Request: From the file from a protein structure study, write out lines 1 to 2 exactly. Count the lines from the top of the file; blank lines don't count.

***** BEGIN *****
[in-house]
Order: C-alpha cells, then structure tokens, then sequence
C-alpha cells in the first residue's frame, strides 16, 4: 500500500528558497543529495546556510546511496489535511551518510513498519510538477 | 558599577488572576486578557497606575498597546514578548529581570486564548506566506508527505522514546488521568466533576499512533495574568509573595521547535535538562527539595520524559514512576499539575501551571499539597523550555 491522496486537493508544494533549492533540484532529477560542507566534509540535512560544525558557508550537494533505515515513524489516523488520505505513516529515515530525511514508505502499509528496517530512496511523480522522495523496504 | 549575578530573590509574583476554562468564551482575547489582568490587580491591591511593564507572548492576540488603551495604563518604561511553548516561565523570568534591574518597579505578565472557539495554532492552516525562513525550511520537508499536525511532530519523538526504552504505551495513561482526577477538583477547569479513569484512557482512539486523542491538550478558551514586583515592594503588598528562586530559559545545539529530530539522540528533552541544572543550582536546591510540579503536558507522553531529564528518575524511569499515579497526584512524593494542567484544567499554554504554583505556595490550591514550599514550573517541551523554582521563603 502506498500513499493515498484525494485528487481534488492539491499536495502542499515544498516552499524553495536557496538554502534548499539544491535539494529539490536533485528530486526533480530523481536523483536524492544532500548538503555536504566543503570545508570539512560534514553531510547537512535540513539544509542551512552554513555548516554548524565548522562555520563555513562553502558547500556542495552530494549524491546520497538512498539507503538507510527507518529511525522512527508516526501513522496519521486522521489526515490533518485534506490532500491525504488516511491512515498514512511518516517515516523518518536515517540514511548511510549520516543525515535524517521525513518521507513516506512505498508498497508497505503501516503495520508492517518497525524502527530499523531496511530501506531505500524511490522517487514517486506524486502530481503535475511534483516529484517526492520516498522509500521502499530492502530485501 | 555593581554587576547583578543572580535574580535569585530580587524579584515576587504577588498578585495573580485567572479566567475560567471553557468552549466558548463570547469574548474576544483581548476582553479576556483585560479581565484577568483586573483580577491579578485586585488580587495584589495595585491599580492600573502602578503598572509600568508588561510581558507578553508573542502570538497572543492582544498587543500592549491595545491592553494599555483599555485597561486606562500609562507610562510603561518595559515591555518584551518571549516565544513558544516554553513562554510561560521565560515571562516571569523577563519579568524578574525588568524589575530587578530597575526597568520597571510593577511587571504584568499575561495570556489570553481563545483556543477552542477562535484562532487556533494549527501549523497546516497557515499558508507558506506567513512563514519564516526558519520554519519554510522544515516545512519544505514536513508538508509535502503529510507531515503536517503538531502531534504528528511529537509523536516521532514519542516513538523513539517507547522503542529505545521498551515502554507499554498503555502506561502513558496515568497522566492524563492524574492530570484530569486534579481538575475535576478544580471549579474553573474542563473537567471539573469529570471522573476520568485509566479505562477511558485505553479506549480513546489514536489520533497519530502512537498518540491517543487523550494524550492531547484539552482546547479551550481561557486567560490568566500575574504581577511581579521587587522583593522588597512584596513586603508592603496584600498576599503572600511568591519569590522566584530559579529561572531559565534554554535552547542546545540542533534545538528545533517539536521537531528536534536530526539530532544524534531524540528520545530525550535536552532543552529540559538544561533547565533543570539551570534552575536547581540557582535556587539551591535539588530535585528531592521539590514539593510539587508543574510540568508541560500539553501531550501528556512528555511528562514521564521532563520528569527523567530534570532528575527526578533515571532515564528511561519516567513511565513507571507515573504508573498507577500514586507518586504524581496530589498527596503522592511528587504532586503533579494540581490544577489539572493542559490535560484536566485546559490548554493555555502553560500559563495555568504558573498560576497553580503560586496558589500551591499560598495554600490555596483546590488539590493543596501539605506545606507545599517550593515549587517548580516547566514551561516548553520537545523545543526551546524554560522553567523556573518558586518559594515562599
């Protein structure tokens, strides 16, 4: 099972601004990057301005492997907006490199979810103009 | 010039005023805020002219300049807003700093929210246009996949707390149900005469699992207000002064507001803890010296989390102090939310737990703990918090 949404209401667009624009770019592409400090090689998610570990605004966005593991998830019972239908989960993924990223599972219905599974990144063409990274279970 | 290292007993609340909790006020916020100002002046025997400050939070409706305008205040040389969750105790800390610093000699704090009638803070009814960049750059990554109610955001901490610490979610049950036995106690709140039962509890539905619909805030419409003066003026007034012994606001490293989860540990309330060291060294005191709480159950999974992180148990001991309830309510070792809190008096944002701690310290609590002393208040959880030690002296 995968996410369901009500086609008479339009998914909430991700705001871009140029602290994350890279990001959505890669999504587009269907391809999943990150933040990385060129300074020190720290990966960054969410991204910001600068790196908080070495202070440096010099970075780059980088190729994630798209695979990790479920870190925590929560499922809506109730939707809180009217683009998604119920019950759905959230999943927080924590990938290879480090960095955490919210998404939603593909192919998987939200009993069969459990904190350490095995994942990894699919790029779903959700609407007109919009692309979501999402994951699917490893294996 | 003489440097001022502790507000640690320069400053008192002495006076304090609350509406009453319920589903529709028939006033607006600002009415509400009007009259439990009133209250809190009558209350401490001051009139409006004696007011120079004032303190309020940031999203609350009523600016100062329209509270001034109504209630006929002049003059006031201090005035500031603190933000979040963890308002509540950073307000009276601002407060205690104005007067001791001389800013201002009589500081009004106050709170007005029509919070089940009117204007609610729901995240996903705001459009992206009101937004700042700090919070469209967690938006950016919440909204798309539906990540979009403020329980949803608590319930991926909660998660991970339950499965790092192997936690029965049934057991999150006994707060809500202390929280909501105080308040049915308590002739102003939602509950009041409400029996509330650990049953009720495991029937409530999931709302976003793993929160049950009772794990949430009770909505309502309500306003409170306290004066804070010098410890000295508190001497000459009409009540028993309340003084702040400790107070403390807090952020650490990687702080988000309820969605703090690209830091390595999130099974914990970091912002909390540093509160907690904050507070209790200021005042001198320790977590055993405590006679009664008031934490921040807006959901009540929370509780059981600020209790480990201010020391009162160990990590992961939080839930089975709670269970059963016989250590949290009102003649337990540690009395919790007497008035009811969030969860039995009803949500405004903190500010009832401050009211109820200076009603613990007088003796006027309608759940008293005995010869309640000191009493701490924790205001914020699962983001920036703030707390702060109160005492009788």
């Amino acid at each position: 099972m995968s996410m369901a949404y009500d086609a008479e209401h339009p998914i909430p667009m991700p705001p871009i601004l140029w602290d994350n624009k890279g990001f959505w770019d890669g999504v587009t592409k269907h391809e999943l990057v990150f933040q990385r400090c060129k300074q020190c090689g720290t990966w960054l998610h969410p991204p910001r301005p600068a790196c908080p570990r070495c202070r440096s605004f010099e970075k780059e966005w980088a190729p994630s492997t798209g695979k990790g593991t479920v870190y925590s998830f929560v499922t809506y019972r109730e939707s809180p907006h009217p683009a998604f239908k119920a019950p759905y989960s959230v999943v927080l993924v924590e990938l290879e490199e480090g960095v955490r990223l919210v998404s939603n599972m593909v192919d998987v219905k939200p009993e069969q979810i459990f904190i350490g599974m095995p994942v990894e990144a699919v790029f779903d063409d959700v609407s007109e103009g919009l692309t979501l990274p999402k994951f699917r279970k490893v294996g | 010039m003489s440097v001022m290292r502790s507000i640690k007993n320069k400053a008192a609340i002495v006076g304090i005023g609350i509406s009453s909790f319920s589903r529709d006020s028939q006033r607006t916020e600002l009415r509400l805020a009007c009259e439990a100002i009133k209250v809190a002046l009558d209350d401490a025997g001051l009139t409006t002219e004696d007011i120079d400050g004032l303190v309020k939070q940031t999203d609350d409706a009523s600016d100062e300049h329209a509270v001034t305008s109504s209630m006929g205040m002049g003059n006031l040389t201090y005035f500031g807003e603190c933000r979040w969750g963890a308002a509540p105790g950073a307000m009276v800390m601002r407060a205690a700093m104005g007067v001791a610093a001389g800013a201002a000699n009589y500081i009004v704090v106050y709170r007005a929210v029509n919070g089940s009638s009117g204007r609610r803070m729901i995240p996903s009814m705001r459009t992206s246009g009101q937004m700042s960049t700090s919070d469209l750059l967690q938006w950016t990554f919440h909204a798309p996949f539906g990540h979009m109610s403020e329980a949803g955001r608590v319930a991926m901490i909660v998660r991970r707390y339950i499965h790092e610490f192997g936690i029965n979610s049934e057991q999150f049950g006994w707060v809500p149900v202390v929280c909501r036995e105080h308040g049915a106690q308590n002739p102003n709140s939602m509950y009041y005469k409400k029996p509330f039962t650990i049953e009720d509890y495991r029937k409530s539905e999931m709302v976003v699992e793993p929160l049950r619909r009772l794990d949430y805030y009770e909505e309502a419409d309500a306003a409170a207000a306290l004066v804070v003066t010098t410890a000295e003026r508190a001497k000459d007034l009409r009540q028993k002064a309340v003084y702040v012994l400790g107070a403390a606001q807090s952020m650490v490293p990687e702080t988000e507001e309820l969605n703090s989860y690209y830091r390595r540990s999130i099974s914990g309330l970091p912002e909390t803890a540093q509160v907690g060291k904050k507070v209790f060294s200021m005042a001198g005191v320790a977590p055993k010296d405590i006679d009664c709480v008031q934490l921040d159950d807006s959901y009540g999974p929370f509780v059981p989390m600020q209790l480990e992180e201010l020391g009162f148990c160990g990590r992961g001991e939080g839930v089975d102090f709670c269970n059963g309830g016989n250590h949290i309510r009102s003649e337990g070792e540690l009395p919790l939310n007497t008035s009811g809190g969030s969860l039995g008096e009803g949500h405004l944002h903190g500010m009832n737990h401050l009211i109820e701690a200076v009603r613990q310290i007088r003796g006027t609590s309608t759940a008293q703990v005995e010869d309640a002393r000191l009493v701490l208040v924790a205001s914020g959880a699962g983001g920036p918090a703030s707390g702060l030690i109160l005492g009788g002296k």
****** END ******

[in-house]
Order: C-alpha cells, then structure tokens, then sequence